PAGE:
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THE RIGHT TO CHALLENGE. ...i i i ' v (Per Press Association.) WELLINGTON, February 19. An "interesting point cropped up in the Supreme Oourfc to-day in, connection' with the empanelling of the jury in the. case in which William Thomas Young Was „ charged with sedition. 'When the name of one juror was called, Mr 'Wilford, on behalf of the defence, said he wished to challenge the ; man; for cause. The " cause " was that the juror was an employer, of. labour and that "during the strike the drivers in his employ downed tools, arid his business .was in consequence dislocated. His Honour: That is not ground of cause. This is a charge of sedition. Mr Wilford: The defence has the right of only six challenges and in the last case the Crown exercised 32 challenges. The Crown practically selected its own jury. His Honour said the Crown never challenged jurors. It merely ordered them to stand by. Mr Wilford: In America what I asked would be allowed easily. His Honour (with a smile) 1:' "But this is'not America." The Chief Justice added that judging by the result of juries' deliberation the Crown did not always "practically select its own jury." , . Mr Wilford: "But sorely the Crown does not always want to convict." Counsel then challenged the juror in the ordinary way and the incident closed.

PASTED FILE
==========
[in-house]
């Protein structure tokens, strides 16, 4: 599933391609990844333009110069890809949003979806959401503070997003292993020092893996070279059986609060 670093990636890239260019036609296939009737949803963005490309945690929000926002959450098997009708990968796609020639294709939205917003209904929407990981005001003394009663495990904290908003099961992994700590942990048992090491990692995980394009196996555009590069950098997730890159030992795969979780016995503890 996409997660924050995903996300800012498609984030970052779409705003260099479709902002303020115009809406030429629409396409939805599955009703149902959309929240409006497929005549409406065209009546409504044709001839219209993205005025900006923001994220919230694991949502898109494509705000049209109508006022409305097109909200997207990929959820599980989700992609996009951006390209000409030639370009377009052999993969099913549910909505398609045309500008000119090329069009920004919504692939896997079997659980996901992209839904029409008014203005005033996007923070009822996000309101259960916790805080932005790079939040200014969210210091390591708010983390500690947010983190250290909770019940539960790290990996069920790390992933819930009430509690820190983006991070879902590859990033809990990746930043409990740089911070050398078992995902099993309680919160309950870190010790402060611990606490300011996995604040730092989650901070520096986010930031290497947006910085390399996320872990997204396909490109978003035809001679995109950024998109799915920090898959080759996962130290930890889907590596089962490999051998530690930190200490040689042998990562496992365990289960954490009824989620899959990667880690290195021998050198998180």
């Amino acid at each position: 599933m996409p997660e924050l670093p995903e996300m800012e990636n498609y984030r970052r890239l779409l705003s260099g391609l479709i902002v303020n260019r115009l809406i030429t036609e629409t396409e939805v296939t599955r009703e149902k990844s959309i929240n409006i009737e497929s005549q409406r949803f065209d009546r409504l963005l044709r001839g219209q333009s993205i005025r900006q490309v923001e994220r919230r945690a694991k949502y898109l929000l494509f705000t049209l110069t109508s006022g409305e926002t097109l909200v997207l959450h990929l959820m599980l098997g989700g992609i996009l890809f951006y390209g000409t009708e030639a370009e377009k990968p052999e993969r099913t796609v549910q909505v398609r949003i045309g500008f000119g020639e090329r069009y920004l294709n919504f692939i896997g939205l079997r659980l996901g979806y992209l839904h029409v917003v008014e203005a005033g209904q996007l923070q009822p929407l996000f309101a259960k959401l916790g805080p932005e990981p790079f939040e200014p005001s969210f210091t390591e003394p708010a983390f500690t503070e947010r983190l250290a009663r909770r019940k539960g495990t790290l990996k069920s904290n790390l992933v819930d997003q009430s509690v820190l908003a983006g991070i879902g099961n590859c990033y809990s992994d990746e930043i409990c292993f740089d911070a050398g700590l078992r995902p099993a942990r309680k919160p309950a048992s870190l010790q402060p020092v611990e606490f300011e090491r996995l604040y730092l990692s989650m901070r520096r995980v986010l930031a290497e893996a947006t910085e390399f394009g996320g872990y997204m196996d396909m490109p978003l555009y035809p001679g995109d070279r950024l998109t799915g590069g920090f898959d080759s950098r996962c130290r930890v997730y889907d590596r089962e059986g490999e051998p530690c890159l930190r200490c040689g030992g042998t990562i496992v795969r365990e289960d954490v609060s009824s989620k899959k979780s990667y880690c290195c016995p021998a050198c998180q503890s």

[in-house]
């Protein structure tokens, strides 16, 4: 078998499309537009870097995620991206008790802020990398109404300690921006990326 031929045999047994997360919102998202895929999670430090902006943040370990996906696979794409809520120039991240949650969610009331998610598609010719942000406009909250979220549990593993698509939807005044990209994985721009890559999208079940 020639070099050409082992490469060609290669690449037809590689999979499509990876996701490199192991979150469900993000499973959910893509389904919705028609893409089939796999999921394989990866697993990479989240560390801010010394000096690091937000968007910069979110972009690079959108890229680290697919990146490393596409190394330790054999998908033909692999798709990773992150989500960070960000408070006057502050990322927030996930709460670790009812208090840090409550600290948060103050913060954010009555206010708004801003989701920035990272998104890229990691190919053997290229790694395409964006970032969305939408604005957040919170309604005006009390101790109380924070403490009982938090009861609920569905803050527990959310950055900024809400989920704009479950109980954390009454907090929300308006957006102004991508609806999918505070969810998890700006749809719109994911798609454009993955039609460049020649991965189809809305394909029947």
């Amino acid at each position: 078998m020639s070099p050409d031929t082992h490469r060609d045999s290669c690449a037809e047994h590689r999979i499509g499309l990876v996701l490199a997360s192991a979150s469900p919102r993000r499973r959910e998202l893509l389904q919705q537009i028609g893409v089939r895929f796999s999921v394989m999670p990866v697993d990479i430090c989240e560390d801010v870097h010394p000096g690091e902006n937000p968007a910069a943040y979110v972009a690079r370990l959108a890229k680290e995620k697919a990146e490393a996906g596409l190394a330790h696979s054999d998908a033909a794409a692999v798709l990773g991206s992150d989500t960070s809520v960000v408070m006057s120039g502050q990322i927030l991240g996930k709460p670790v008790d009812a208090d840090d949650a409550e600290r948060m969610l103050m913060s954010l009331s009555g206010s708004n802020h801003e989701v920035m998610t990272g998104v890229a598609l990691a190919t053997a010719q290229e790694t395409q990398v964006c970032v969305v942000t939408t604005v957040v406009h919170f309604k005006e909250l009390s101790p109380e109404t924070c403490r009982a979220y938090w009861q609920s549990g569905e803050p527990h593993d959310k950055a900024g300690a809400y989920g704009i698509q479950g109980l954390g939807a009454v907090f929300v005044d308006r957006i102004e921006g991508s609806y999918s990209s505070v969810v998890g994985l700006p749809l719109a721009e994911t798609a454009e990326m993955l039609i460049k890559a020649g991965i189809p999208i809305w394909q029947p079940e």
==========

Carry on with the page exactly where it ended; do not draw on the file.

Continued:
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COMMON JURIES., Ashburton Guardian, Volume XXXIII, Issue 8799, 20 February 1914

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COMMON JURIES. Ashburton Guardian, Volume XXXIII, Issue 8799, 20 February 1914

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